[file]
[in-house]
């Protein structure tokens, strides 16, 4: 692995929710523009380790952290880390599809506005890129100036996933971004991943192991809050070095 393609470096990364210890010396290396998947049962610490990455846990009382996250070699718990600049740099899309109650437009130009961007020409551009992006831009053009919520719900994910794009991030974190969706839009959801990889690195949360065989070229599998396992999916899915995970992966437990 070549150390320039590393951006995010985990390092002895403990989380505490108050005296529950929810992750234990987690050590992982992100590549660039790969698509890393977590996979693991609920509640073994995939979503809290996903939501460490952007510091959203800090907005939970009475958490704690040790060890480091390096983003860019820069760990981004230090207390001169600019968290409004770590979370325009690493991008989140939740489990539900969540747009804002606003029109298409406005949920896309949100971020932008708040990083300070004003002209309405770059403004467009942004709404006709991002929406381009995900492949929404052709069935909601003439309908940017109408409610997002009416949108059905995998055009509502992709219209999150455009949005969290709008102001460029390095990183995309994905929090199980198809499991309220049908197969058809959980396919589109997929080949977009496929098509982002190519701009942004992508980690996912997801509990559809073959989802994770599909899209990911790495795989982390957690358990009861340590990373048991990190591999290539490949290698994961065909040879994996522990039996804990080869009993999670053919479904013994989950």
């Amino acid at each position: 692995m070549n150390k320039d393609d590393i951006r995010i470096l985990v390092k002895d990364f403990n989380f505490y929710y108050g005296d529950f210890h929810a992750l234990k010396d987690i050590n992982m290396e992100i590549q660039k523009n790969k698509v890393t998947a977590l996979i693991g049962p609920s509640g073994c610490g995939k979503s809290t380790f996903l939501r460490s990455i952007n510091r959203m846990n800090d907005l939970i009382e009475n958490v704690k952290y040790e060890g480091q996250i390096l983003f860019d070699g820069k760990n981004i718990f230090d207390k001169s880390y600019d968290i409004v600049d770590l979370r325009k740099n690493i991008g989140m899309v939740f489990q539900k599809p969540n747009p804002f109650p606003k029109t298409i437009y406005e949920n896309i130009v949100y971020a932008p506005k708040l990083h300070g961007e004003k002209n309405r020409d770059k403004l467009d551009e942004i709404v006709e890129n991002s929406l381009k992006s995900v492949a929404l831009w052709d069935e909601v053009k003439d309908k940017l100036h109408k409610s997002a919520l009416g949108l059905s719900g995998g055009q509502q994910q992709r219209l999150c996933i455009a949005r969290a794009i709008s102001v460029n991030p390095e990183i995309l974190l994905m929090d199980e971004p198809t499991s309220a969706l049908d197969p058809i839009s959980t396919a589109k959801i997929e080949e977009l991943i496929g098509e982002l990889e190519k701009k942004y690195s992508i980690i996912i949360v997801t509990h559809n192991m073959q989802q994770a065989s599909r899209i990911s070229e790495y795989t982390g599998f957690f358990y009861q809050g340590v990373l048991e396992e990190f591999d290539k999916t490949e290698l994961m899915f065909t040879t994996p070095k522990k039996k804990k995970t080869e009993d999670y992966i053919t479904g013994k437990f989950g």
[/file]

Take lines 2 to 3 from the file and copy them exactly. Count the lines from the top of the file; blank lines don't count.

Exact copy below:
């Protein structure tokens, strides 16, 4: 692995929710523009380790952290880390599809506005890129100036996933971004991943192991809050070095 393609470096990364210890010396290396998947049962610490990455846990009382996250070699718990600049740099899309109650437009130009961007020409551009992006831009053009919520719900994910794009991030974190969706839009959801990889690195949360065989070229599998396992999916899915995970992966437990 070549150390320039590393951006995010985990390092002895403990989380505490108050005296529950929810992750234990987690050590992982992100590549660039790969698509890393977590996979693991609920509640073994995939979503809290996903939501460490952007510091959203800090907005939970009475958490704690040790060890480091390096983003860019820069760990981004230090207390001169600019968290409004770590979370325009690493991008989140939740489990539900969540747009804002606003029109298409406005949920896309949100971020932008708040990083300070004003002209309405770059403004467009942004709404006709991002929406381009995900492949929404052709069935909601003439309908940017109408409610997002009416949108059905995998055009509502992709219209999150455009949005969290709008102001460029390095990183995309994905929090199980198809499991309220049908197969058809959980396919589109997929080949977009496929098509982002190519701009942004992508980690996912997801509990559809073959989802994770599909899209990911790495795989982390957690358990009861340590990373048991990190591999290539490949290698994961065909040879994996522990039996804990080869009993999670053919479904013994989950």
């Amino acid at each position: 692995m070549n150390k320039d393609d590393i951006r995010i470096l985990v390092k002895d990364f403990n989380f505490y929710y108050g005296d529950f210890h929810a992750l234990k010396d987690i050590n992982m290396e992100i590549q660039k523009n790969k698509v890393t998947a977590l996979i693991g049962p609920s509640g073994c610490g995939k979503s809290t380790f996903l939501r460490s990455i952007n510091r959203m846990n800090d907005l939970i009382e009475n958490v704690k952290y040790e060890g480091q996250i390096l983003f860019d070699g820069k760990n981004i718990f230090d207390k001169s880390y600019d968290i409004v600049d770590l979370r325009k740099n690493i991008g989140m899309v939740f489990q539900k599809p969540n747009p804002f109650p606003k029109t298409i437009y406005e949920n896309i130009v949100y971020a932008p506005k708040l990083h300070g961007e004003k002209n309405r020409d770059k403004l467009d551009e942004i709404v006709e890129n991002s929406l381009k992006s995900v492949a929404l831009w052709d069935e909601v053009k003439d309908k940017l100036h109408k409610s997002a919520l009416g949108l059905s719900g995998g055009q509502q994910q992709r219209l999150c996933i455009a949005r969290a794009i709008s102001v460029n991030p390095e990183i995309l974190l994905m929090d199980e971004p198809t499991s309220a969706l049908d197969p058809i839009s959980t396919a589109k959801i997929e080949e977009l991943i496929g098509e982002l990889e190519k701009k942004y690195s992508i980690i996912i949360v997801t509990h559809n192991m073959q989802q994770a065989s599909r899209i990911s070229e790495y795989t982390g599998f957690f358990y009861q809050g340590v990373l048991e396992e990190f591999d290539k999916t490949e290698l994961m899915f065909t040879t994996p070095k522990k039996k804990k995970t080869e009993d999670y992966i053919t479904g013994k437990f989950g």